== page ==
A new chapter! And an old interview!

Well, first off chapter 3 of The Elaseim Project (as I’ve come to call it my little head) is up on Goodreads!  And even more amazing, it is not the main focus of my post tonight!  If you’d like some background for this chapter, please see The Souls’ Chant: Our Mark on Adalan Eu.


On my main note, I’ve seen a lot of interview posts, not only as a great way to interact with other writers, but as a writing exercise in itself.   I have been keeping up with a very constant interviewer, Ashley Barron, and she has inspired me to post an older interview of my own.  Now, this is where I must, once again, put in a little disclaimer.  This interview was an assignment for my Creative Nonfiction class in college, in which we had to use a web interview and then develop our own setting for the interview.  I managed to get some email time with Taylor Mali, a fantastic slam poet and teacher.  Ever since high school, he has been my favorite poet and a personal inspiration to my poetry and writing in general, so it was a great joy to be able to talk with him.  I took his answers, combined with bio information from his website, and developed a different setting for the interview.  This project was meant, in the end, to be more a piece of fiction aside from the questions and answers. SO yes, I did interview Taylor through a few emails, but NO it was not in any way like this narrative actually describes, sadly.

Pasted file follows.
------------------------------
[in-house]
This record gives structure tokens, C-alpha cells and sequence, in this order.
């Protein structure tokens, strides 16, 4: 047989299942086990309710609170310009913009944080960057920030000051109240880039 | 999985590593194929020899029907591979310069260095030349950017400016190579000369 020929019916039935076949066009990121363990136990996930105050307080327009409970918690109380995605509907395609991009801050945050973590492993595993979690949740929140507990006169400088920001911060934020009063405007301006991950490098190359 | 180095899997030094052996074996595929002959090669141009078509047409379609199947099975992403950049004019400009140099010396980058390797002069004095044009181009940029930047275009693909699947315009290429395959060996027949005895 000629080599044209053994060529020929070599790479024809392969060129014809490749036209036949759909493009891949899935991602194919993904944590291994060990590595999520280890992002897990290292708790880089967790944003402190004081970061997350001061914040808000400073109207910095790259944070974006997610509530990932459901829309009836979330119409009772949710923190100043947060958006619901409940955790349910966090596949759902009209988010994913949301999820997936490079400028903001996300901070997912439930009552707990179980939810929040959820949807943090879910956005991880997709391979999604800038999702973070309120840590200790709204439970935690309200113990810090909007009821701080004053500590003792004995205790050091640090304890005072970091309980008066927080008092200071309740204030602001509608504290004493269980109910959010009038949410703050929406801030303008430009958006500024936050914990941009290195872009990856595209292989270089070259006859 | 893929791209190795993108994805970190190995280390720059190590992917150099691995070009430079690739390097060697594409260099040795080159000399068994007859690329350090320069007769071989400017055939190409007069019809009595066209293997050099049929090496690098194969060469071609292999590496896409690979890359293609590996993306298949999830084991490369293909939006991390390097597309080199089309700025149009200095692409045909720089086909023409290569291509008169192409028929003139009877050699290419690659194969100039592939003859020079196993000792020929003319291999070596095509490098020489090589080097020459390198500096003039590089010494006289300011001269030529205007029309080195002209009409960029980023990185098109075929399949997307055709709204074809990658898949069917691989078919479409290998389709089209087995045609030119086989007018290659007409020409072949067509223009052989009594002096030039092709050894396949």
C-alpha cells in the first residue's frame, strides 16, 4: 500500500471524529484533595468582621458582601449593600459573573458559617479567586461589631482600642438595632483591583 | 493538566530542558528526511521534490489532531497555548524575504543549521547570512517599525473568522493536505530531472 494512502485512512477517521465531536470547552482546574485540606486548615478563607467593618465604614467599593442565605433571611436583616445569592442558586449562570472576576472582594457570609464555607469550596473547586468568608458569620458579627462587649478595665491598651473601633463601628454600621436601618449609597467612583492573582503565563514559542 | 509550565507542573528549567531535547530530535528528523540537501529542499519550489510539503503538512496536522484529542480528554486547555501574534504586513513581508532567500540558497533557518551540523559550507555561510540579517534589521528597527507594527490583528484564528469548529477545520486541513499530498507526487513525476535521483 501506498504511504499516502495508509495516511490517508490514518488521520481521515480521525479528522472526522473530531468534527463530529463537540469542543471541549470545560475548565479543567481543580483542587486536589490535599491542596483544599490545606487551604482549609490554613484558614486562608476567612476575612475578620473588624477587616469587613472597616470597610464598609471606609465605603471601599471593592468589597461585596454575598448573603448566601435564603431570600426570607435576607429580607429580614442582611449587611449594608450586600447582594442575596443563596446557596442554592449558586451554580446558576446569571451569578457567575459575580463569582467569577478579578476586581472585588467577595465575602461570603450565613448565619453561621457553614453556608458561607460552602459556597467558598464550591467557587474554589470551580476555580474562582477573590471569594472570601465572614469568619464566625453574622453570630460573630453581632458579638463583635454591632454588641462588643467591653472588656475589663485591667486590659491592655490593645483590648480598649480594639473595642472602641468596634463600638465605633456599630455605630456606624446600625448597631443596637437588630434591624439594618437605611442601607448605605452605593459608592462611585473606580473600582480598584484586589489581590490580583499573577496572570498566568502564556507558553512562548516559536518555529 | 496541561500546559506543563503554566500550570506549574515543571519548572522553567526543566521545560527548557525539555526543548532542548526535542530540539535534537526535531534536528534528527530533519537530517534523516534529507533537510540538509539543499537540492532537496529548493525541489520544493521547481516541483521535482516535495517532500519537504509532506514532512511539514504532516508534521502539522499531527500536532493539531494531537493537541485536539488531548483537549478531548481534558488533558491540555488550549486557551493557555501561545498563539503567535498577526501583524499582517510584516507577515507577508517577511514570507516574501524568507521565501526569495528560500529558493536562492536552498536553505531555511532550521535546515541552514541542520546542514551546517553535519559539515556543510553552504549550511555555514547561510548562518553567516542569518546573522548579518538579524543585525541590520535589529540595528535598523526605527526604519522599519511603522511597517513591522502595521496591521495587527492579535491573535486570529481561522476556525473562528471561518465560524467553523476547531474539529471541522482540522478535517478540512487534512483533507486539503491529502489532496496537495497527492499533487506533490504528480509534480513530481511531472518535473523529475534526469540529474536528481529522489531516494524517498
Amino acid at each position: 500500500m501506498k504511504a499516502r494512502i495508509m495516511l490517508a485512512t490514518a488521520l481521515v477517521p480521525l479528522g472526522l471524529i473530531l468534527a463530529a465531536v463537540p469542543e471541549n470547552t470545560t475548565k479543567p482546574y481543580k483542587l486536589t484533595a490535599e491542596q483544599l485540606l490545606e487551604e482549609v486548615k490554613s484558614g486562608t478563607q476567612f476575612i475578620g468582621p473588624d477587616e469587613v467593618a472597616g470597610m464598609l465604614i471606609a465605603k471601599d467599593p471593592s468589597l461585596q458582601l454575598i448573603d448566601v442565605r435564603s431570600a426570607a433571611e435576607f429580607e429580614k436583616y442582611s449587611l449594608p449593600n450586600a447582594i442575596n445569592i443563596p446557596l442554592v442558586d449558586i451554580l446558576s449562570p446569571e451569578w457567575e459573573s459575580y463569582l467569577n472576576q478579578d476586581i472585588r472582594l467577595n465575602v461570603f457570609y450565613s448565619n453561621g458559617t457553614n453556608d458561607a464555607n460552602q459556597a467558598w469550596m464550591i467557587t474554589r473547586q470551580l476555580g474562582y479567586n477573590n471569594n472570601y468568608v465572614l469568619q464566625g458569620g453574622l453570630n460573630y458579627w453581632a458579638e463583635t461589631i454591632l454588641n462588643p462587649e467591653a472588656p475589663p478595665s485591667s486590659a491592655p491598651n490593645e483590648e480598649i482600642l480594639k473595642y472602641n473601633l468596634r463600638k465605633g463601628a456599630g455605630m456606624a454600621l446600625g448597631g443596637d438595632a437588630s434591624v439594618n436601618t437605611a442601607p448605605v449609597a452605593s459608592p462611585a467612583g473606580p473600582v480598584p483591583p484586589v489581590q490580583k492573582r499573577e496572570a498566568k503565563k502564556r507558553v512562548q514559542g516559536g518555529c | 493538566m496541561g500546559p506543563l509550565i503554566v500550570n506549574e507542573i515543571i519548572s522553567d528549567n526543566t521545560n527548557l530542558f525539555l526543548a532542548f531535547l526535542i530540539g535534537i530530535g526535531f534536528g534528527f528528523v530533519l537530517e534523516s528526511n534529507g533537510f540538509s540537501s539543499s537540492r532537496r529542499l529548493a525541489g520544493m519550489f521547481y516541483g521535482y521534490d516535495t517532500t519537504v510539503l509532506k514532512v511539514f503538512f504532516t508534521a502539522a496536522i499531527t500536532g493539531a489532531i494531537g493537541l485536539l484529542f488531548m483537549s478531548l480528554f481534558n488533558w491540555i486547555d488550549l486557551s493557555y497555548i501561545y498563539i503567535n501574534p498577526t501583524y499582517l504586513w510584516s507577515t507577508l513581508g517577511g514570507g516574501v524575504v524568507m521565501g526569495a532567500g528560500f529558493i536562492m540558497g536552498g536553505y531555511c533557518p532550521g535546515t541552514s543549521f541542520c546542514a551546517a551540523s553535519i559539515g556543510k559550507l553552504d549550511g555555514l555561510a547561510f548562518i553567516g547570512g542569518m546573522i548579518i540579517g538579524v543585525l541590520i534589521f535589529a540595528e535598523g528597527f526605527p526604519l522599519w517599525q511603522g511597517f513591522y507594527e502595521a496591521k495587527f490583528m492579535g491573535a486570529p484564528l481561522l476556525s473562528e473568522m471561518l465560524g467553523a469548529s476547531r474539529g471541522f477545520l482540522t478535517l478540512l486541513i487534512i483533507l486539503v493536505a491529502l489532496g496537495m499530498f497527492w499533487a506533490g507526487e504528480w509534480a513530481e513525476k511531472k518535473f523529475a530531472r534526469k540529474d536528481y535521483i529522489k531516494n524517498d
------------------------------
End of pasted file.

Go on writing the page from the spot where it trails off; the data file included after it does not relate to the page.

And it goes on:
But it was very fun to get a little of Taylor’s time, and just as fun to think of my ideal interview with him had he had more time.  So for your entertainment…


An Interview on Poems and Teaching:

A Discussion with Taylor Mali

I couldn’t help but feel a lump in my throat as I waited for my Skype call from nationally acclaimed slam poet, Taylor Mali.  From my experience, he is a legend, a master of his art.  Anyone from the past decade who competed in speech and debate in high school can tell you this man commands words like Mozart commanded the keys of a piano, and there I sat, waiting for him to call.  My questions, written sloppily on a torn piece of loose leaf, did not comfort me.  How do you question your childhood idol?  The bing almost made me fall out of my chair as the call finally came in.  It’s time to talk to Mr. Mali.


“Hello, Mr. Mali.”

His hair in a bit of a frazzle, his scarf still dangling from his neck, he gives me a smile.

“Hi, Virginia.  Call me Taylor.  I don’t think anyone’s going to grade you on formality.  Although I might give you a quiz later.”

I see generic paintings set on the walls behind him, a generic bedspread covering a generic hotel twin-sized.

“I’ll be ready for it, Taylor.  Thanks so much for calling.  I know you’re busy.”